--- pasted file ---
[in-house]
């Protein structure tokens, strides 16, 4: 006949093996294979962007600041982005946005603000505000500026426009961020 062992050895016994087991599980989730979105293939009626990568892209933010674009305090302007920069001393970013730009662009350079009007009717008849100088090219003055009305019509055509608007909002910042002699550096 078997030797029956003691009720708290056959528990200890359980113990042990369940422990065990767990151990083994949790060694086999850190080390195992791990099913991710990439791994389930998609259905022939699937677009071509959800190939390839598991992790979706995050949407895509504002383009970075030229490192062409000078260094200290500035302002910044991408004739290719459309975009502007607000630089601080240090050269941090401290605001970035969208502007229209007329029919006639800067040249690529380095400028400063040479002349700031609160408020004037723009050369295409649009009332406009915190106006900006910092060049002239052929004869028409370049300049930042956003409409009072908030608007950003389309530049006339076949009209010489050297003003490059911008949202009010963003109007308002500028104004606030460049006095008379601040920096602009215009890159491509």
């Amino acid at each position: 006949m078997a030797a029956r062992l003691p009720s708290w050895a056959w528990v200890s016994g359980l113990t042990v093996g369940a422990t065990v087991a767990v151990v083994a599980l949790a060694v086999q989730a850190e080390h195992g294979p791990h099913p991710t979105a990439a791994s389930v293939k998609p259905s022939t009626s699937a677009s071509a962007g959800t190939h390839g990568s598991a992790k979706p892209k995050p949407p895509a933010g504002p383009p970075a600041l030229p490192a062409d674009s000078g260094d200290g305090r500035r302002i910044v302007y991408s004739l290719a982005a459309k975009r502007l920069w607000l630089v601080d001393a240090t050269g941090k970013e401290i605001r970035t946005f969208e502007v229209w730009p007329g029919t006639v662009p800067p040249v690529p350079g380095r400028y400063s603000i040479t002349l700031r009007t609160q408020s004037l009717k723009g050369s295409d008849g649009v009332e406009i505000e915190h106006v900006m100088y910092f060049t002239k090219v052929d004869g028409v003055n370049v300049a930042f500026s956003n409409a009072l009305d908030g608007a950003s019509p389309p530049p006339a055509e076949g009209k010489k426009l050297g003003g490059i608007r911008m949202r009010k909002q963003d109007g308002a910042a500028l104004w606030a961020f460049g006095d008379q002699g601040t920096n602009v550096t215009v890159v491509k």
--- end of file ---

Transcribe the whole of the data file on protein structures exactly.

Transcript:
[in-house]
């Protein structure tokens, strides 16, 4: 006949093996294979962007600041982005946005603000505000500026426009961020 062992050895016994087991599980989730979105293939009626990568892209933010674009305090302007920069001393970013730009662009350079009007009717008849100088090219003055009305019509055509608007909002910042002699550096 078997030797029956003691009720708290056959528990200890359980113990042990369940422990065990767990151990083994949790060694086999850190080390195992791990099913991710990439791994389930998609259905022939699937677009071509959800190939390839598991992790979706995050949407895509504002383009970075030229490192062409000078260094200290500035302002910044991408004739290719459309975009502007607000630089601080240090050269941090401290605001970035969208502007229209007329029919006639800067040249690529380095400028400063040479002349700031609160408020004037723009050369295409649009009332406009915190106006900006910092060049002239052929004869028409370049300049930042956003409409009072908030608007950003389309530049006339076949009209010489050297003003490059911008949202009010963003109007308002500028104004606030460049006095008379601040920096602009215009890159491509």
């Amino acid at each position: 006949m078997a030797a029956r062992l003691p009720s708290w050895a056959w528990v200890s016994g359980l113990t042990v093996g369940a422990t065990v087991a767990v151990v083994a599980l949790a060694v086999q989730a850190e080390h195992g294979p791990h099913p991710t979105a990439a791994s389930v293939k998609p259905s022939t009626s699937a677009s071509a962007g959800t190939h390839g990568s598991a992790k979706p892209k995050p949407p895509a933010g504002p383009p970075a600041l030229p490192a062409d674009s000078g260094d200290g305090r500035r302002i910044v302007y991408s004739l290719a982005a459309k975009r502007l920069w607000l630089v601080d001393a240090t050269g941090k970013e401290i605001r970035t946005f969208e502007v229209w730009p007329g029919t006639v662009p800067p040249v690529p350079g380095r400028y400063s603000i040479t002349l700031r009007t609160q408020s004037l009717k723009g050369s295409d008849g649009v009332e406009i505000e915190h106006v900006m100088y910092f060049t002239k090219v052929d004869g028409v003055n370049v300049a930042f500026s956003n409409a009072l009305d908030g608007a950003s019509p389309p530049p006339a055509e076949g009209k010489k426009l050297g003003g490059i608007r911008m949202r009010k909002q963003d109007g308002a910042a500028l104004w606030a961020f460049g006095d008379q002699g601040t920096n602009v550096t215009v890159v491509k």